Civilian employers often require documented proof of skills learned while in the military, something Slone said she wasn’t able to show. But that is slowly changing.

There is an ongoing push to “make military training count,” Borggren said, and to give veterans the hard-copy credentials to show potential employers the technical skills and training they received in the military.

Neither Slone nor Guevarra pursued careers using their military technical skills, but Guevarra said the soft skills she gained could easily be translated to the civilian world.

“The Navy really helped me grow…in the civilian world I feel like a superhero,” she said, adding that while her civilian co-workers can be apprehensive about taking risks and making decisions, she has the “let’s do it now” attitude typical of the military.

For both women, though, government support to get additional education was crucial when they transitioned to civilian life.

Iris Alvarado, veteran relations coordinator at the Albany Park Community Center, said state and federal grants help veterans pursue education that opens doors to alternate careers.

“Veterans, I think, get pigeonholed into the stereotypes about their qualifications and skills,” said Alvarado, who herself served in active duty from 1996 to 2006.

The other problem, Alvarado said, is translating military-speak to resume-speak. “The military is chock full of jargon,” she said, adding that veterans need help learning how to articulate their skills to the civilian job market.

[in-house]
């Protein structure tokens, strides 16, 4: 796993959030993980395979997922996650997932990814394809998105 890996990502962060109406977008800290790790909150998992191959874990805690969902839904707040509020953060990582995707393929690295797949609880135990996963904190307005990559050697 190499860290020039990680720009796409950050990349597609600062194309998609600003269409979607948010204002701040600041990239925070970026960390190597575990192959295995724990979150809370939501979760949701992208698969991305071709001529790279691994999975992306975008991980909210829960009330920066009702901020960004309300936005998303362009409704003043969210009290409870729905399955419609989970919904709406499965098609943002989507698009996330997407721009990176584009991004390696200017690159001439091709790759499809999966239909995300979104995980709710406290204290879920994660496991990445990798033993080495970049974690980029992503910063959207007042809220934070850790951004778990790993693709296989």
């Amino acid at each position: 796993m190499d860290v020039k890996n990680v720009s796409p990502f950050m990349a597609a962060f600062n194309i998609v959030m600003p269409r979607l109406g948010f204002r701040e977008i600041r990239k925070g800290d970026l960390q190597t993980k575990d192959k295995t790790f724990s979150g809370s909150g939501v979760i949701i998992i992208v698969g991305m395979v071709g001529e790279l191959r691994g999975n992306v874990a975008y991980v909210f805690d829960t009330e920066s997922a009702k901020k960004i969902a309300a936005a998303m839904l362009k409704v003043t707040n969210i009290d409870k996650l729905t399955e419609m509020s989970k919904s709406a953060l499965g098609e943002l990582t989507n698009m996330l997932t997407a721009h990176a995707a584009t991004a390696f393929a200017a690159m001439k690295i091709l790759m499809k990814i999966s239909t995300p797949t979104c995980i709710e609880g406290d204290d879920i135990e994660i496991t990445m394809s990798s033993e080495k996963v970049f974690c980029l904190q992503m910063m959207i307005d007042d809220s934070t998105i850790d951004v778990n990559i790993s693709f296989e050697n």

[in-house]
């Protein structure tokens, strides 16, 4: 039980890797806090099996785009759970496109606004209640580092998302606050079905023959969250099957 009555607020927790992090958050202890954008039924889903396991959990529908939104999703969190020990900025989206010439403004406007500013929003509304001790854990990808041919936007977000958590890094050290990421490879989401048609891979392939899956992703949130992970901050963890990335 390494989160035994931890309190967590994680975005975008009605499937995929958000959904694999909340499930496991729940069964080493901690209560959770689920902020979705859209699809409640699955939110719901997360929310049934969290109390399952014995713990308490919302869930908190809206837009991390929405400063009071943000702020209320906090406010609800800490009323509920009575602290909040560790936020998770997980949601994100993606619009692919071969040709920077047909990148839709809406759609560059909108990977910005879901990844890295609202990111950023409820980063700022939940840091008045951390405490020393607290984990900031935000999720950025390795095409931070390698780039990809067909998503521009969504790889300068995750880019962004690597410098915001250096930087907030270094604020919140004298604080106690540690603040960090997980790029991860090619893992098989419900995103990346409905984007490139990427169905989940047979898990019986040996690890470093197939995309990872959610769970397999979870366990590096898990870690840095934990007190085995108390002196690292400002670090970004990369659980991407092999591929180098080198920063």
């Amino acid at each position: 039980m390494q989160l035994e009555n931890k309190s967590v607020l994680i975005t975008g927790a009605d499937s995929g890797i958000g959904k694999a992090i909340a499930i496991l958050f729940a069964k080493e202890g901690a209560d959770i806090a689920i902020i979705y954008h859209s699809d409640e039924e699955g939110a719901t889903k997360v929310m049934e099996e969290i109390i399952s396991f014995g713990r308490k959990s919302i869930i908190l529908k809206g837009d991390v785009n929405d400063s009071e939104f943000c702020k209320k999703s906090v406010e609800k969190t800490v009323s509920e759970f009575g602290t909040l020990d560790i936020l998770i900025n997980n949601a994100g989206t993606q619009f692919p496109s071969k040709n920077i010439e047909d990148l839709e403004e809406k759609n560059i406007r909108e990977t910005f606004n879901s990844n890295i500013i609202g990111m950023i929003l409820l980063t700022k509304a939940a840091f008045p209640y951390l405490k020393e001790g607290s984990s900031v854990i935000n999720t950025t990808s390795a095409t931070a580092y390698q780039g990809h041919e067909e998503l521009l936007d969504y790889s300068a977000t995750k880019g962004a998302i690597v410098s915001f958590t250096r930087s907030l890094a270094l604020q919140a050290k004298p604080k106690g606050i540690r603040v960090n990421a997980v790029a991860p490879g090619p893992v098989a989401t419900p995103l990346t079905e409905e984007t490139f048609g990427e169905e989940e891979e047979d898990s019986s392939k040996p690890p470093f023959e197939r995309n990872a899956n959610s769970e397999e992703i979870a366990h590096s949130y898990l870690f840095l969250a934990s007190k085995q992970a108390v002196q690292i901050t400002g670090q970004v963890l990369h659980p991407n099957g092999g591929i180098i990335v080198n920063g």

Slone faced this problem. After being discharged, she applied for bartending jobs.

“I was interviewing like I was still in the military,” she said, adding that her manner was formal and stiff.

“When a woman does it, that’s off, that’s suspicious. You’re not smiling, you’re not being pretty,” Slone said.

Guevarra, on the other hand, applied some techniques she learned at the government’s Transitional Assistance Program, such as writing thank-you cards to her interviewers.

Revealingly, when Guevarra asked her employers why they hired her, they told her that she “seemed the most normal out of all the applicants” and that they were impressed she had thank-you notes ready after the interview was over.

“I was like, oh that's cool, I learned that from the military," she said.

But there are certain complicating factors that might prevent women veterans from even seeking military resources, Borggren said. Among them, reluctance to identify themselves as veterans, needing to care for dependents and scars from sexual abuse suffered while in the military are major factors that alienate women.

People assume that women don’t serve in a similar capacity as their male counterparts and so women stop identifying themselves as veterans, Alvarado said.

“That creates this kind of language barrier, if you will,” she said. “Then I may not necessarily introduce myself as a veteran, because I don’t feel like this person is open to hearing my experience…There are several layers of not understanding a veteran’s experience,” Alvarado said.

For Slone this was true at Ohio State, where among younger students her introduction of herself as a veteran caused discomfort.

“I became acutely aware of the separation between myself and my community,” she said.

Community is the key, said Alvarado, who sees veterans at her job wanting to help and support other veterans. But “those things that are working at a peer-to-peer level are not being supported at a higher level with funding and resources.”

Borggren identifies a more basic problem.

“Just finding women veterans, getting them out of the woodwork and plugging them into the vast system of support that’s out there,” is important but not easy, she said.